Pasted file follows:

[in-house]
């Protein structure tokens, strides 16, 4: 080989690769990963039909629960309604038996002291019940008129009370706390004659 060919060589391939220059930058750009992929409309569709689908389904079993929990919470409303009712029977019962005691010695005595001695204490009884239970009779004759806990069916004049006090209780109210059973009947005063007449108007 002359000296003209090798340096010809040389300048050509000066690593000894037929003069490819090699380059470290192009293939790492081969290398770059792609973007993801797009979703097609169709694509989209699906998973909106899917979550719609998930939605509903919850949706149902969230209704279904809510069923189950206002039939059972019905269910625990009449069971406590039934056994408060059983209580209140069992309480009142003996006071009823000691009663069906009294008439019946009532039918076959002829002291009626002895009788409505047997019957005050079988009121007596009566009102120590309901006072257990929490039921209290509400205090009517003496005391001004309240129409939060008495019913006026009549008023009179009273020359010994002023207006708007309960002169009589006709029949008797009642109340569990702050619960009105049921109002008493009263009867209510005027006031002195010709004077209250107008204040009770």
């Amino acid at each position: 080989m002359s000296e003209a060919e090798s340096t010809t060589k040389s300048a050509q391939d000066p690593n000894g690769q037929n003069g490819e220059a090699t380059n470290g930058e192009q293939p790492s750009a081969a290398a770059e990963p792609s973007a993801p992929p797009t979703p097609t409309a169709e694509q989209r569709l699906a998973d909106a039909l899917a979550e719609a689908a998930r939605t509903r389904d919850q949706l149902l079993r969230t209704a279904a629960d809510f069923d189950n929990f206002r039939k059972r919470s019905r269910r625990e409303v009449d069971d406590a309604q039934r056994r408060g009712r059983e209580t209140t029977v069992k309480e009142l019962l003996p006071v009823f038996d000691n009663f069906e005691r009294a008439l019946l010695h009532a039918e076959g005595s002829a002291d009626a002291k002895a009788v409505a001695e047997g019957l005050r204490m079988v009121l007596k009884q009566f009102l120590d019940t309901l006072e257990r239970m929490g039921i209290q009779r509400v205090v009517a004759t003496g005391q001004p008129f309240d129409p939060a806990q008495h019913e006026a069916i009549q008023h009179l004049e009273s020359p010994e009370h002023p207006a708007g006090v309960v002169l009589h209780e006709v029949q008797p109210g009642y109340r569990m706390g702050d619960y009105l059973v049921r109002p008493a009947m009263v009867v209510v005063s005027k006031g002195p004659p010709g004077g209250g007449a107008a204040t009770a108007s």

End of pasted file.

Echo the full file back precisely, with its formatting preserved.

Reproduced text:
[in-house]
């Protein structure tokens, strides 16, 4: 080989690769990963039909629960309604038996002291019940008129009370706390004659 060919060589391939220059930058750009992929409309569709689908389904079993929990919470409303009712029977019962005691010695005595001695204490009884239970009779004759806990069916004049006090209780109210059973009947005063007449108007 002359000296003209090798340096010809040389300048050509000066690593000894037929003069490819090699380059470290192009293939790492081969290398770059792609973007993801797009979703097609169709694509989209699906998973909106899917979550719609998930939605509903919850949706149902969230209704279904809510069923189950206002039939059972019905269910625990009449069971406590039934056994408060059983209580209140069992309480009142003996006071009823000691009663069906009294008439019946009532039918076959002829002291009626002895009788409505047997019957005050079988009121007596009566009102120590309901006072257990929490039921209290509400205090009517003496005391001004309240129409939060008495019913006026009549008023009179009273020359010994002023207006708007309960002169009589006709029949008797009642109340569990702050619960009105049921109002008493009263009867209510005027006031002195010709004077209250107008204040009770």
């Amino acid at each position: 080989m002359s000296e003209a060919e090798s340096t010809t060589k040389s300048a050509q391939d000066p690593n000894g690769q037929n003069g490819e220059a090699t380059n470290g930058e192009q293939p790492s750009a081969a290398a770059e990963p792609s973007a993801p992929p797009t979703p097609t409309a169709e694509q989209r569709l699906a998973d909106a039909l899917a979550e719609a689908a998930r939605t509903r389904d919850q949706l149902l079993r969230t209704a279904a629960d809510f069923d189950n929990f206002r039939k059972r919470s019905r269910r625990e409303v009449d069971d406590a309604q039934r056994r408060g009712r059983e209580t209140t029977v069992k309480e009142l019962l003996p006071v009823f038996d000691n009663f069906e005691r009294a008439l019946l010695h009532a039918e076959g005595s002829a002291d009626a002291k002895a009788v409505a001695e047997g019957l005050r204490m079988v009121l007596k009884q009566f009102l120590d019940t309901l006072e257990r239970m929490g039921i209290q009779r509400v205090v009517a004759t003496g005391q001004p008129f309240d129409p939060a806990q008495h019913e006026a069916i009549q008023h009179l004049e009273s020359p010994e009370h002023p207006a708007g006090v309960v002169l009589h209780e006709v029949q008797p109210g009642y109340r569990m706390g702050d619960y009105l059973v049921r109002p008493a009947m009263v009867v209510v005063s005027k006031g002195p004659p010709g004077g209250g007449a107008a204040t009770a108007s």